It was the kind of question you might expect from a kindergartner: "What color is the Web?" But for IBM scientist Dan Gruhl, there was nothing childish about it. A researcher with seven patents to his name, Gruhl, 32, is tasked with solving all sorts of lofty brainteasers. And when this question popped up, he wanted to solve it--quickly and definitively.
It was, in fact, the perfect kind of question for test driving a brand-new tool that Gruhl and his colleagues at the storied IBM Almaden Research Center in San Jose, Calif., have developed. The new tool, called WebFountain, is a next-generation search technology that lets users ask specific questions, in complete sentences--something today's search engines have trouble handling. Powered by one of the world's fastest supercomputers, WebFountain can whittle down billions of pages of unstructured data from the entire Web in real time, rapidly retrieving and analyzing only the most relevant pages. Geared for corporate applications, WebFountain spots online trends as they emerge, identifies patterns--assessing even word-of-mouth gossip, chatter and sentiment--and keeps track of them, noting how they change over time. "Google on steroids" is how one top IBM executive has described it.
"We're looking at relationships between entities, and between people and places and products," says Gruhl, WebFountain's chief architect. If a company wants to know, for example, what potential customers are saying online about its new gizmo, or even what people are saying in a specific language about the company's product, WebFountain can help give the answer. In one pilot program, WebFountain found that the buzz on college campuses preceded music sales of new CDs by two weeks (good to know if you're a record label). London-based Semagix licenses WebFountain to help its large banking customers track suspicious money flows. "Instead of looking at 5,000 documents, we're only looking at 20," explains Larry Levy, Semagix's president and CEO. Factiva, owned by Dow Jones and Reuters, has licensed WebFountain to help its customers track their corporate reputations. As IBM's Gruhl puts it, "It's a huge untapped area where people are getting blindsided by things that are developing on the Internet in chat rooms, in discussion forums or in blogs."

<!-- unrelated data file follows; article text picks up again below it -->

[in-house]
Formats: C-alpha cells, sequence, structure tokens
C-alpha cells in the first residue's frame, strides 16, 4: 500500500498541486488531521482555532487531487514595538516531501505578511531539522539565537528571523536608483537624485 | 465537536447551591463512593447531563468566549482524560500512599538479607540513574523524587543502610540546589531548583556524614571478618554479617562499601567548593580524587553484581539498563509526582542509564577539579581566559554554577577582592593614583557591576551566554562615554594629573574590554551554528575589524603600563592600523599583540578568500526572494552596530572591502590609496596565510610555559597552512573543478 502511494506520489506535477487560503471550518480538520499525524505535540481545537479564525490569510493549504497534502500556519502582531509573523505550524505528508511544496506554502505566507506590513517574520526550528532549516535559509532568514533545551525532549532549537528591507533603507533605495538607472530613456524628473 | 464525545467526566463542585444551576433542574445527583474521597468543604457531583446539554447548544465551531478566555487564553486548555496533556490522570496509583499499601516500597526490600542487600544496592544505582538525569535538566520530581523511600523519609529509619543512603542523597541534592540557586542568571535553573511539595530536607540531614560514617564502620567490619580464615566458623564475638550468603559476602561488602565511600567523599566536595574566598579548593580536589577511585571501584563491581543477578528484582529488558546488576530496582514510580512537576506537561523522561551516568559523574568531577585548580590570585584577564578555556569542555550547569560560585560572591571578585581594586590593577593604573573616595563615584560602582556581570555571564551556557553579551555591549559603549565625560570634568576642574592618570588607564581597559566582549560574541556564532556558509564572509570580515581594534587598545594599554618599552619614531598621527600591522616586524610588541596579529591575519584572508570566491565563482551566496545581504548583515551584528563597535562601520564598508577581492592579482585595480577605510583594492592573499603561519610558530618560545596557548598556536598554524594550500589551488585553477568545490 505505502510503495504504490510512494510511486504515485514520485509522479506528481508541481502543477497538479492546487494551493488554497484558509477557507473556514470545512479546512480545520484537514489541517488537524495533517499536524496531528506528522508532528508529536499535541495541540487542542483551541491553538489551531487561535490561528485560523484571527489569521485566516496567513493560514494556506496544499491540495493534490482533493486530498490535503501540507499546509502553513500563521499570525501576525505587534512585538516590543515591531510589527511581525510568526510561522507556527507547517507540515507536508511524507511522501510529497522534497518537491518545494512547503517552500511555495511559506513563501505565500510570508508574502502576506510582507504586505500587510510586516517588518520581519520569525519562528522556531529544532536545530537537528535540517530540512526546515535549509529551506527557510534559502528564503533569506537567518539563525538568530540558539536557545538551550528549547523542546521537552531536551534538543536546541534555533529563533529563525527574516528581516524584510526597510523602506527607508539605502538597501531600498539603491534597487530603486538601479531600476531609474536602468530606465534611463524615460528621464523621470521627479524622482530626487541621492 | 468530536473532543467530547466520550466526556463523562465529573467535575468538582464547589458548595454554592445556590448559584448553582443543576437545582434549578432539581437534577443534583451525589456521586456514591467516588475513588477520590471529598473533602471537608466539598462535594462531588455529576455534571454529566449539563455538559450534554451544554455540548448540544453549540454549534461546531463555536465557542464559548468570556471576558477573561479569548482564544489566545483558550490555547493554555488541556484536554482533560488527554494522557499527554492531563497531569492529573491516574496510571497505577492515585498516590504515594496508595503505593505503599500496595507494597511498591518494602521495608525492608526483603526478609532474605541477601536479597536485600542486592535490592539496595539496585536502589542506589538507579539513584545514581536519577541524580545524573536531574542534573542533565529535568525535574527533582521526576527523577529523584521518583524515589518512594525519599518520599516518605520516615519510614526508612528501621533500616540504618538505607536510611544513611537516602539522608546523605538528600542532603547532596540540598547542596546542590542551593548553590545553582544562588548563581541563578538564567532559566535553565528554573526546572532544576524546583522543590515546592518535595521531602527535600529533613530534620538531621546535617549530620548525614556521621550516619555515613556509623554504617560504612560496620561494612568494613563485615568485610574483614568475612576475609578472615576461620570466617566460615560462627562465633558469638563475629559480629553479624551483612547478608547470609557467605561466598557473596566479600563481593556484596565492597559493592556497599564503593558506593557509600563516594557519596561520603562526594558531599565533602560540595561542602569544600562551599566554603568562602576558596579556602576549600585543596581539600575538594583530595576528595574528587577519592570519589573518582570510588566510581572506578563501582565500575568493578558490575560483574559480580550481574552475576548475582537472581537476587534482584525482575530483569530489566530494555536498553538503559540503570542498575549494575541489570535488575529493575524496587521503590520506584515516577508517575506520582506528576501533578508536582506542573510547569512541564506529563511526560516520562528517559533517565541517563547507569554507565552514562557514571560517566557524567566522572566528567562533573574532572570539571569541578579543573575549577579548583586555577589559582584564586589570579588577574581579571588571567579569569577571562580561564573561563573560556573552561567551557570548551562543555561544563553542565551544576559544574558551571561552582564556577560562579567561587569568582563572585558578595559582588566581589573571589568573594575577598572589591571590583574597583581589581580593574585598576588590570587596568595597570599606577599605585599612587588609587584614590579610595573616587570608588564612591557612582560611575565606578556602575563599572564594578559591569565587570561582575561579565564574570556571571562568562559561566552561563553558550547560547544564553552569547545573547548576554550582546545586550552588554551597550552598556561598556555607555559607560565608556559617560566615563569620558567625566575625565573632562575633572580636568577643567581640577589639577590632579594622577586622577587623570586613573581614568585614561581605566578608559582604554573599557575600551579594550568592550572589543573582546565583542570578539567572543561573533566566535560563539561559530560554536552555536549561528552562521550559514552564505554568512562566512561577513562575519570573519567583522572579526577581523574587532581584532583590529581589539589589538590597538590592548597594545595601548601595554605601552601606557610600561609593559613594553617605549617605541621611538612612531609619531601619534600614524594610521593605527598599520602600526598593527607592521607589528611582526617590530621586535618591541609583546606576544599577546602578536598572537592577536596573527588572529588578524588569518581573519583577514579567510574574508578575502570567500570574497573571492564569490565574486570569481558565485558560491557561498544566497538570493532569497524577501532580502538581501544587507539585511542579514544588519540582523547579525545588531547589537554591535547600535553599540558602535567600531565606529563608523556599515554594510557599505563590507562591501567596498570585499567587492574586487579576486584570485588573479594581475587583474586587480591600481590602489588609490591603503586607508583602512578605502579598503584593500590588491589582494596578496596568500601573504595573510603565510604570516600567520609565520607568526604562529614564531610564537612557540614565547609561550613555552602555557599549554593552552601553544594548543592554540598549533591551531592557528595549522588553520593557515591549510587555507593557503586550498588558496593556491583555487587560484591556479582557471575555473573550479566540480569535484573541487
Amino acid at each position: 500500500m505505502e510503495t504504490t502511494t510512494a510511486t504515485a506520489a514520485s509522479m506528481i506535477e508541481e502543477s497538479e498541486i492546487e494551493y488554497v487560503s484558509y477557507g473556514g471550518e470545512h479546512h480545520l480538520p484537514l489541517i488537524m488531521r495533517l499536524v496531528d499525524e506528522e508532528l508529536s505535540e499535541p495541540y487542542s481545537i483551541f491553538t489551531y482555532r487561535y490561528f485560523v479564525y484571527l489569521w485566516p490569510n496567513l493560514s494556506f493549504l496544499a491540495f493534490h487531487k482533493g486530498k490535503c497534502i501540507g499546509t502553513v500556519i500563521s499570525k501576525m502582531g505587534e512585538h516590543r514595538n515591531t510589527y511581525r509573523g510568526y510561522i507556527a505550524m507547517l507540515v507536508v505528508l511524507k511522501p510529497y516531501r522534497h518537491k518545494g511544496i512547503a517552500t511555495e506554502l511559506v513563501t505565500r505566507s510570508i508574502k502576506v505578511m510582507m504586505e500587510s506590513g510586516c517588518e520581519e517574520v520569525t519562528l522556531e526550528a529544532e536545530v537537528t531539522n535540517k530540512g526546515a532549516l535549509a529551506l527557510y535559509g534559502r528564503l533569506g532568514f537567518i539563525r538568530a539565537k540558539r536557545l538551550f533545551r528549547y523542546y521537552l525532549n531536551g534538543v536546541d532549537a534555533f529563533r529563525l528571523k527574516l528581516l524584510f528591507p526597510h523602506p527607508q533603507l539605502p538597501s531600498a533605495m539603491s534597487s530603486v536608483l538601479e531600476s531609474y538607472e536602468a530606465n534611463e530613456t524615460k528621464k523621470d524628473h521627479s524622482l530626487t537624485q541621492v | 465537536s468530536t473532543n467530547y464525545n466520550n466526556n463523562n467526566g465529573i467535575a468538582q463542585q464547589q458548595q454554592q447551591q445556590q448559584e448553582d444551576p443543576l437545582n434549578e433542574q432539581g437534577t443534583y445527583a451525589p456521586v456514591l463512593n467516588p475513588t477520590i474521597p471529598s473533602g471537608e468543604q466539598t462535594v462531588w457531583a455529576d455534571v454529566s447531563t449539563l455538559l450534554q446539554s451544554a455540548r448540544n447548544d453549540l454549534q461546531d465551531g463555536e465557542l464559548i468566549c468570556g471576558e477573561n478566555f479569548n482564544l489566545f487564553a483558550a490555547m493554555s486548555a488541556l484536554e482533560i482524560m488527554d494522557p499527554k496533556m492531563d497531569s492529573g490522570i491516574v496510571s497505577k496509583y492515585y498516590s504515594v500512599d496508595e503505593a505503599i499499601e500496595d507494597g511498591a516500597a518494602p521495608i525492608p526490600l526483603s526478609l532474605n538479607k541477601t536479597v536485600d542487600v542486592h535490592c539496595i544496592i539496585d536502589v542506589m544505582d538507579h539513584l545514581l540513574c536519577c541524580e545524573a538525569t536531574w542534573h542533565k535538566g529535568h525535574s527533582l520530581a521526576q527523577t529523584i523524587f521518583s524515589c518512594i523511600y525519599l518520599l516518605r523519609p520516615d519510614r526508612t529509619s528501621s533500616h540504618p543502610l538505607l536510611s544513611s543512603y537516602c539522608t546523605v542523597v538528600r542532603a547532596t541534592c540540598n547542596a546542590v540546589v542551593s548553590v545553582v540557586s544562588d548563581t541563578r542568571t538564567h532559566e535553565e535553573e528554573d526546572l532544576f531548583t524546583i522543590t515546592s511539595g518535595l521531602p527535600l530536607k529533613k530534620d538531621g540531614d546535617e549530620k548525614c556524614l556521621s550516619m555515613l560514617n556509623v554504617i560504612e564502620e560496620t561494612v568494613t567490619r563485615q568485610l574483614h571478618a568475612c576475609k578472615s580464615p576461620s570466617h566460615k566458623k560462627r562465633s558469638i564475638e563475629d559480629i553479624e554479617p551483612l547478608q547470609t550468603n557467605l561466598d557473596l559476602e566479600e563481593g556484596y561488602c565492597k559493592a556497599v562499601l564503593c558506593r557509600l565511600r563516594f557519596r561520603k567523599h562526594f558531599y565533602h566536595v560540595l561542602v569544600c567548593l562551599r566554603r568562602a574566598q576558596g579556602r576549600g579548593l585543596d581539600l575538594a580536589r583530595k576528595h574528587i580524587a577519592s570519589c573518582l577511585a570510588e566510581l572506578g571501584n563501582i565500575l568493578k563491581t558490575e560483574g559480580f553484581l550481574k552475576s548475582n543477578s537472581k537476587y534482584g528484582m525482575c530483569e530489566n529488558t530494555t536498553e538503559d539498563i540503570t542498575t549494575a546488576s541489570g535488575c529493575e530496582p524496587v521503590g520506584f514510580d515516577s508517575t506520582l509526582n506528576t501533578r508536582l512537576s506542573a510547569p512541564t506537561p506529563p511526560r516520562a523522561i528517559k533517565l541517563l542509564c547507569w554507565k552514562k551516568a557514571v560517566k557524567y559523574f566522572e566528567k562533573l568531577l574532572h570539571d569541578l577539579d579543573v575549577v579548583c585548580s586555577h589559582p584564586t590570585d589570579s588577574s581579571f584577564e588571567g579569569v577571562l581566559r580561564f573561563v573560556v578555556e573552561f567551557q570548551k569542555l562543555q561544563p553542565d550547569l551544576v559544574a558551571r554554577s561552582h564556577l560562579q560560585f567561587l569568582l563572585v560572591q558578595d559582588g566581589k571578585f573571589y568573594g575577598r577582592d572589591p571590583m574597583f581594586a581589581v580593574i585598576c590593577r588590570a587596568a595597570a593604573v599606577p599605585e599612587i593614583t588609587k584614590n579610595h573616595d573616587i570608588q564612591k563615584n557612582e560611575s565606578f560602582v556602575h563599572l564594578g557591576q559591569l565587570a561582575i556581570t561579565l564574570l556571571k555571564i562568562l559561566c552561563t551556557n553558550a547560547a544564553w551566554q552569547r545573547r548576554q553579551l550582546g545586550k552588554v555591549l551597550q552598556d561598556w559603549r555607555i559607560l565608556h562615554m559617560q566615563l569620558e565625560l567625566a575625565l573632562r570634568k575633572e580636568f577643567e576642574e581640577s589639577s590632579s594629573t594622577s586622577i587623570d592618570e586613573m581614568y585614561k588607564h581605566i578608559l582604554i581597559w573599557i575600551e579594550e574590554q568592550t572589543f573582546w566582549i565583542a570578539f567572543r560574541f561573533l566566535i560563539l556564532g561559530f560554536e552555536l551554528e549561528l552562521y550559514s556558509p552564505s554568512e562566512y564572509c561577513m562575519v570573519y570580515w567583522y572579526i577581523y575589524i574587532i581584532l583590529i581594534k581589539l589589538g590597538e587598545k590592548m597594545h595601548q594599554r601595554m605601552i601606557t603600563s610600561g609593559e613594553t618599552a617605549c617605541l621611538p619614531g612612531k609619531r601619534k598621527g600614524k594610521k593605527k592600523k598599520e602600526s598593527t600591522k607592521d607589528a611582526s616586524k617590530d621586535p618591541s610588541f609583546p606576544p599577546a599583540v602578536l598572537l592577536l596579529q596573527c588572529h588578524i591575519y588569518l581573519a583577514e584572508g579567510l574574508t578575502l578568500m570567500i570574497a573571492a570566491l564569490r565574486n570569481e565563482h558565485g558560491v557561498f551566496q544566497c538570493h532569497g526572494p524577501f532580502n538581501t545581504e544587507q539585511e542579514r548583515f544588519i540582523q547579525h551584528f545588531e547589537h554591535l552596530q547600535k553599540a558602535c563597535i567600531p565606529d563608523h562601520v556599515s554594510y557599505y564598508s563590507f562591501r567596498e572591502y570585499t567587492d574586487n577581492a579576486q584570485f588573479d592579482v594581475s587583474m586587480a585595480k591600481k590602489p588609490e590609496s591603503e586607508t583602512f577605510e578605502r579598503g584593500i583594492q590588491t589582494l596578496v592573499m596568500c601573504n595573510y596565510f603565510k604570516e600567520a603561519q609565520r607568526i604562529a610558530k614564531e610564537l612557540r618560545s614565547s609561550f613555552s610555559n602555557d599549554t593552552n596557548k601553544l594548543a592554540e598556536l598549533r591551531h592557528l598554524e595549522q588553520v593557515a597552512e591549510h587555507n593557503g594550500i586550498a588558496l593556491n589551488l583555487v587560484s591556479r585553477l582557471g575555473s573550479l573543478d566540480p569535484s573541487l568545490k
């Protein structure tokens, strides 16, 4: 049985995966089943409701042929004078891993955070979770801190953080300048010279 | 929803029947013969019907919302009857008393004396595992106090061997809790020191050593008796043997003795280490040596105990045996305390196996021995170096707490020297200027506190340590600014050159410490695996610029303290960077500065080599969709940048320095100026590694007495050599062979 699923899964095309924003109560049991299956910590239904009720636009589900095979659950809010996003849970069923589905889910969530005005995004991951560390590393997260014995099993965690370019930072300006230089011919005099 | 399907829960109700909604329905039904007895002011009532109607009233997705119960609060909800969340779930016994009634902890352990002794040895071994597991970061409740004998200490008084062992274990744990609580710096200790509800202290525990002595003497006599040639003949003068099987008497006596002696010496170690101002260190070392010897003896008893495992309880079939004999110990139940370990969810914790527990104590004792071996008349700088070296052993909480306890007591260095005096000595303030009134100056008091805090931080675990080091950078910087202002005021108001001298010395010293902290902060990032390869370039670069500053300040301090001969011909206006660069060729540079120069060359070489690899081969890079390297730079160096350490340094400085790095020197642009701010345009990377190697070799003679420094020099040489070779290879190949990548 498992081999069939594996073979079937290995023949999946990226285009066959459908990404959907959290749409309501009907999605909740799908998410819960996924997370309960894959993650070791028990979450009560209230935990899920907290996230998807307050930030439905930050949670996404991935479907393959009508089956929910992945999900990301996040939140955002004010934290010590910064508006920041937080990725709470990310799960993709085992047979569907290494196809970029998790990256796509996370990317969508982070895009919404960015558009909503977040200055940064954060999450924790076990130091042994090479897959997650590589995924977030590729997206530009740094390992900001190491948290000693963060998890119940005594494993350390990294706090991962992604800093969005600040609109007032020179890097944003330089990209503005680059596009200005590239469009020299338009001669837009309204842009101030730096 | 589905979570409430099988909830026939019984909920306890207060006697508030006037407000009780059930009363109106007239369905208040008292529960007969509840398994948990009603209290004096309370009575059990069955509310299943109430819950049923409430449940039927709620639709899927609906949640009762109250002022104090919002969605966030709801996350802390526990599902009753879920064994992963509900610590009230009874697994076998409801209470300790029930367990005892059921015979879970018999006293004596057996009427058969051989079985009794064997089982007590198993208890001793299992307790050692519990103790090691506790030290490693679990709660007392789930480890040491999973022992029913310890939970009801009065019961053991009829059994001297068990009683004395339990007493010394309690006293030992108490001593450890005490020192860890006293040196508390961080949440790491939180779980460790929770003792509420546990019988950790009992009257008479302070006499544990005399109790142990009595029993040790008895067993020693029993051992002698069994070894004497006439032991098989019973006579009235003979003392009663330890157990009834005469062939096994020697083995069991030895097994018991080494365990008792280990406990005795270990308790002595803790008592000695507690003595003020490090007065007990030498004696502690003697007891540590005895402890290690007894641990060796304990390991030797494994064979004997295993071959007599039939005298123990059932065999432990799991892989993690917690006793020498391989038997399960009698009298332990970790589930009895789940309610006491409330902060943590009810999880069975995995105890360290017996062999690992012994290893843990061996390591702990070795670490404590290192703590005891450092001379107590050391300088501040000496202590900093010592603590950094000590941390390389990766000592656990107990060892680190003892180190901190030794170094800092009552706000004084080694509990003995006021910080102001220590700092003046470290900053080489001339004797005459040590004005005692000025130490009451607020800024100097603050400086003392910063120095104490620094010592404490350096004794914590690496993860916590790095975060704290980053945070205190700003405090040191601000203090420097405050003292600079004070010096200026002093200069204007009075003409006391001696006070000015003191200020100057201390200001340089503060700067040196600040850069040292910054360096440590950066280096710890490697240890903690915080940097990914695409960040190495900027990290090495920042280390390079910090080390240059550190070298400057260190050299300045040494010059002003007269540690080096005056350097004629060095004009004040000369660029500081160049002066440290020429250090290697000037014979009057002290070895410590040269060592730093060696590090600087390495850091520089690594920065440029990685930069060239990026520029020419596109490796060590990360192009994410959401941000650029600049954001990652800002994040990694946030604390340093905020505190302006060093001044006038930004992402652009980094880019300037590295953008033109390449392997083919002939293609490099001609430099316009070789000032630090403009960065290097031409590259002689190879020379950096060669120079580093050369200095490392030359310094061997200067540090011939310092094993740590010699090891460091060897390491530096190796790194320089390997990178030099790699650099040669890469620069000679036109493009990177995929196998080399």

Why does this matter? Consider, for example, Gruhl's question about the color of the Web. WebFountain helped illustrate how culture, language and context all come into play on the Internet: in the U.S. and Europe, most websites are blue; Southeast Asian sites are typically red or orange. For companies planning on selling products in, say, India or China, developing a lime-hued Web presence may not be the smartest investment.